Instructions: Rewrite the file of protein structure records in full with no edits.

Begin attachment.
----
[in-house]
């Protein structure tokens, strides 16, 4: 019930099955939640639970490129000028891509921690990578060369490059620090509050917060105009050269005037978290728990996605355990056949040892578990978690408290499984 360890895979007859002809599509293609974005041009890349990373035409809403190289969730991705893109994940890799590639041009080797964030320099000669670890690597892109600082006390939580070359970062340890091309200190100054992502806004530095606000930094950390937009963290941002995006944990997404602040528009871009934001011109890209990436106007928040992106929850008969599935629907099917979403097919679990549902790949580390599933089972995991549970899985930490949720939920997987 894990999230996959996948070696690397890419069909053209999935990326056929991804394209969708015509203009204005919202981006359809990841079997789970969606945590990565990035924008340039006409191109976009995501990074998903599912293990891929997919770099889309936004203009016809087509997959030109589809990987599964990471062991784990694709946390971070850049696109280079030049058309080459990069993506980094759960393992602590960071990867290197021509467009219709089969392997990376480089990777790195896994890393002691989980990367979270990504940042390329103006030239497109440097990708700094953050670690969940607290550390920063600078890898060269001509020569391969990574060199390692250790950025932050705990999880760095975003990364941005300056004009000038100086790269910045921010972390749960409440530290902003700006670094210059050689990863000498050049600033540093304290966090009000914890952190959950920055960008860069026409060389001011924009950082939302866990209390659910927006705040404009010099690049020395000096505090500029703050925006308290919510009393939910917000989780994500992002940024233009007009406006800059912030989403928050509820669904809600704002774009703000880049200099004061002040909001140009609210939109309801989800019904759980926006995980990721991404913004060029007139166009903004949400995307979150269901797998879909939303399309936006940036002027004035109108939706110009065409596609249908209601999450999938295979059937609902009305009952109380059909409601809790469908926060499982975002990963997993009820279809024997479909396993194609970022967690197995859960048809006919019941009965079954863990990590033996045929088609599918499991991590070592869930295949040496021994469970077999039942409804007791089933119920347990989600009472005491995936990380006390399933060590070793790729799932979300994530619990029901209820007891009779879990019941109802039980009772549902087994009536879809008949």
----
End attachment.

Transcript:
[in-house]
């Protein structure tokens, strides 16, 4: 019930099955939640639970490129000028891509921690990578060369490059620090509050917060105009050269005037978290728990996605355990056949040892578990978690408290499984 360890895979007859002809599509293609974005041009890349990373035409809403190289969730991705893109994940890799590639041009080797964030320099000669670890690597892109600082006390939580070359970062340890091309200190100054992502806004530095606000930094950390937009963290941002995006944990997404602040528009871009934001011109890209990436106007928040992106929850008969599935629907099917979403097919679990549902790949580390599933089972995991549970899985930490949720939920997987 894990999230996959996948070696690397890419069909053209999935990326056929991804394209969708015509203009204005919202981006359809990841079997789970969606945590990565990035924008340039006409191109976009995501990074998903599912293990891929997919770099889309936004203009016809087509997959030109589809990987599964990471062991784990694709946390971070850049696109280079030049058309080459990069993506980094759960393992602590960071990867290197021509467009219709089969392997990376480089990777790195896994890393002691989980990367979270990504940042390329103006030239497109440097990708700094953050670690969940607290550390920063600078890898060269001509020569391969990574060199390692250790950025932050705990999880760095975003990364941005300056004009000038100086790269910045921010972390749960409440530290902003700006670094210059050689990863000498050049600033540093304290966090009000914890952190959950920055960008860069026409060389001011924009950082939302866990209390659910927006705040404009010099690049020395000096505090500029703050925006308290919510009393939910917000989780994500992002940024233009007009406006800059912030989403928050509820669904809600704002774009703000880049200099004061002040909001140009609210939109309801989800019904759980926006995980990721991404913004060029007139166009903004949400995307979150269901797998879909939303399309936006940036002027004035109108939706110009065409596609249908209601999450999938295979059937609902009305009952109380059909409601809790469908926060499982975002990963997993009820279809024997479909396993194609970022967690197995859960048809006919019941009965079954863990990590033996045929088609599918499991991590070592869930295949040496021994469970077999039942409804007791089933119920347990989600009472005491995936990380006390399933060590070793790729799932979300994530619990029901209820007891009779879990019941109802039980009772549902087994009536879809008949």